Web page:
Friday, January 25, 2013

Baking at Altitude: An Experiment

Crunch Bars
Photo by Chris Craymer
I’m a “savory” person, which means I’d much rather have a plate of salty French fries than an ice cream sundae.  My husband (who always says, “Life is uncertain; eat dessert first!”), thinks I’m crazy.  Regardless, when I decided to go to the Culinary Institute of America I knew without a doubt I would major in Culinary Arts and not Baking and Pastry.  However, even though I may not enjoy the outcome as much as others, I still love to bake sometimes.  This is especially true because it’s something fun I can do with my daughter.  So when I find a savory/sweet recipe like the one I recently found in Bon Appétit magazine for “Crunch Bars”, which are a mixture of a sweet cookie base, dark chocolate (a “savory’s” go-to dessert), and salty, crunchy toppings like popcorn or nuts, I knew I had to try it.  Then I remembered that, in Santa Fe, I live at 8500 feet above sea level.  Groan.  Baking at altitude…what a pain!  As if baking wasn’t already persnickety enough, what with changes due to humidity, the type of pan you’re using, having to weigh everything, etc!  But off I went on my experiment, which resulted in a very different recipe than was printed for “sea level” bakers.  Here are my results, so you too can make these delicious Crunch Bars and perhaps have a starting point for baking at altitude experiments of your own.
 Before I get into the details, I will first tell you that I have baked several things at altitude with no alterations to the recipe at all with great success.  But some things just will not turn out right without modifications.  It is up to you to decide whether you want to try the recipe first without changing anything, or if you just want to forge ahead, making your altitude modifications from the beginning. 

Here are the basic guidelines for baking at altitude.  The exact measurements are more appropriate for leavened cakes and bread, and may have to fiddled with for cookies.

My "lab assistant"
·         Increase oven temperature (just slightly for cookies, by 25°F for cakes and bread).
·         Decrease the fat and sugar content in your recipe (by 1-3 Tablespoons for every cup called for).
·         Increase liquid ingredients (by 3-4 Tablespoons for every cup) and flour (by 3 Tablespoons).
·         Decrease leavening agents like baking powder and baking soda (by ¼ teaspoon for every teaspoon).
For the cookie base of my Crunch Bars, here are the alterations I made:
·         Increased the oven temperature from 375°F to 380°F.
·         Decreased the butter (fat) by ¼ C (down from a whole cup) and decreased the total sugar by 2 Tbsp.
·         Added two egg yolks (the original recipe did not call for any egg) and increased the flour by ¼ C.
Hopefully this gives you a starting point for your next baking experiment, and I hope you enjoy these Crunch Bars!  The original recipe can be found on Bon Appétit’s website.  If you’d like to leave your comments on this article or recipe, or if you have questions on how to modify another recipe for altitude, please leave me a comment!


Crunch Bars
Recipe by Dorie Greenspan, Adapted for Baking at Altitude by Alaina Missbach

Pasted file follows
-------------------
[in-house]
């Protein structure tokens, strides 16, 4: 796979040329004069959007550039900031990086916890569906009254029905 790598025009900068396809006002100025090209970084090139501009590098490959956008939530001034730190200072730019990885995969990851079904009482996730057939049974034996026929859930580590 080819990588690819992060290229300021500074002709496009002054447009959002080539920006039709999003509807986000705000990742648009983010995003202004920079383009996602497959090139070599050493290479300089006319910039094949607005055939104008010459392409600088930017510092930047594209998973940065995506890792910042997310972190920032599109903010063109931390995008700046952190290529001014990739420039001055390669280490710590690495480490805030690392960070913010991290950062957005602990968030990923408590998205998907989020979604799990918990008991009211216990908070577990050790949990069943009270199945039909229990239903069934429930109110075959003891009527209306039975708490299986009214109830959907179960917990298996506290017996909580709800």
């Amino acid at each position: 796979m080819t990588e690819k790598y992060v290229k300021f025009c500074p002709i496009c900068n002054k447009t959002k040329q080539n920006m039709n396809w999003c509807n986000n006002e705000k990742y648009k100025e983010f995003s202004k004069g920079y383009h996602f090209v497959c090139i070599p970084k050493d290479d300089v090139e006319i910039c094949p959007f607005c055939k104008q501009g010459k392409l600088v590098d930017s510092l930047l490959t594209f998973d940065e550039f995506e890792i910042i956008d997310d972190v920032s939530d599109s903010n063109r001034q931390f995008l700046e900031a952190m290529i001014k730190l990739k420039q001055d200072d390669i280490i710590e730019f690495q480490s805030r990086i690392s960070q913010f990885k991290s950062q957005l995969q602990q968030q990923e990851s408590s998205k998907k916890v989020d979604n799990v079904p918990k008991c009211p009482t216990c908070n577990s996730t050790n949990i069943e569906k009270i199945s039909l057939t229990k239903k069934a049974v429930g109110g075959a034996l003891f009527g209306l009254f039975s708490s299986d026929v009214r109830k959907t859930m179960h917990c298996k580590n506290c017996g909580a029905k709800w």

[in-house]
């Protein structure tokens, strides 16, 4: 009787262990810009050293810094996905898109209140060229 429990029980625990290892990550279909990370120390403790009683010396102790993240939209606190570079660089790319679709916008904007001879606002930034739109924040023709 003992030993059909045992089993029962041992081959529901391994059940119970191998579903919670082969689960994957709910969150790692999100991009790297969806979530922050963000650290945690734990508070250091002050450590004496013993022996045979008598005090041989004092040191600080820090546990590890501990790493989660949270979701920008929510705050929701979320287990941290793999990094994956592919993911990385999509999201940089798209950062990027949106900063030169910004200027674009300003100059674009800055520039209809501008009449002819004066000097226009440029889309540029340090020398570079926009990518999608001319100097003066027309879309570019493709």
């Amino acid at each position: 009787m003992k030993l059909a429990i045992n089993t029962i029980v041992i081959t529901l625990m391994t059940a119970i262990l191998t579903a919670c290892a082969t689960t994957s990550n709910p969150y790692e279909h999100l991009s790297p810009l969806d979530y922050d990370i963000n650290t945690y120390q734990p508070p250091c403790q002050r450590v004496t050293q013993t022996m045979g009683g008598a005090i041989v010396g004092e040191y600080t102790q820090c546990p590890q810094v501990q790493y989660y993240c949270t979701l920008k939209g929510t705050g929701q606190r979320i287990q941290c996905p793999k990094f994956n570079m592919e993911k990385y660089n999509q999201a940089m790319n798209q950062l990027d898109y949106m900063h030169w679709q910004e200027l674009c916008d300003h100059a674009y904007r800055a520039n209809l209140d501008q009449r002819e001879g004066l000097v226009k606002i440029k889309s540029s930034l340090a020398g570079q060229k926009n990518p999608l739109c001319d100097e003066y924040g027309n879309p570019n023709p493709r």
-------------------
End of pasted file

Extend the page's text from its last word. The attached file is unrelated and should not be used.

Bad: Cookie Base BEFORE
Modifications for Altitude 
Makes about 26 Bars

Cookie Base
·         ¾ C (1½ sticks) unsalted butter, room temperature, plus more for dish
·         7 Tbsp (packed) light brown sugar
·         3 Tbsp sugar
·         ½ tsp fine sea salt
·     2 egg yolks
·         1½ tsp vanilla extract
·         1¾ C all-purpose flour

Topping
·         6 oz semisweet, bittersweet, or high quality milk chocolate, finely chopped
·         1-1½ C assorted toppings of choice, such as cocoa nibs, crushed candy, toasted nuts or coconut, or popcorn
·         Flaky Sea Salt or Kosher Salt

Cookie Base
1.       Arrange a rack in the middle of the oven and preheat to 380°F.  Line the bottom and sides of a 13x9x2” metal or glass baking dish with foil, allowing 2” overhang on either side.  Butter foil in dish.
2.       Using an electric or stand mixer at medium speed, beat the ¾C butter in a large bowl until smooth, about 3 minutes.

Good: Cookie Base AFTER
Modifications for Altitude
3.       Add both sugars and salt; continue to mix until mixture is light and creamy, about 3 minutes longer.
4.       Beat in egg yolks, one at a time, then vanilla, and then slowly mix in flour, beating until entirely incorporated.  The dough will be wet and sticky.
5.       Scrape the dough into the prepared dish and use your fingers to spread into a thin, even layer.
6.       Bake cookie base until it is golden brown and has begun to puff, about 18-20 minutes.  (Your base can be made 2 days ahead.  Let cool completely, then store airtight in the baking dish at room temperature.)

Topping
1.       If you pre-made your cookie base, preheat your oven again to 380°F.  Scatter chopped chocolate evenly over cookie base and bake just until chocolate is soft and has begun to melt, 3-5 minutes.  Immediately spread chocolate in an even layer over the cookie base.

Yummy! I used popcorn...
2.       Scatter your chosen toppings over warm chocolate.  Press lightly into chocolate.  Sprinkle with salt.
3.       Let cool in dish on a wire rack for 15 minutes.  Using the foil overhang, lift cookie from dish.  Place on rack and let cool until chocolate is set, about 2 hours.
4.       Carefully remove foil from cookie and slide onto a cutting board.  Cut into bars and serve within 5 days, storing in an airtight container at room temperature.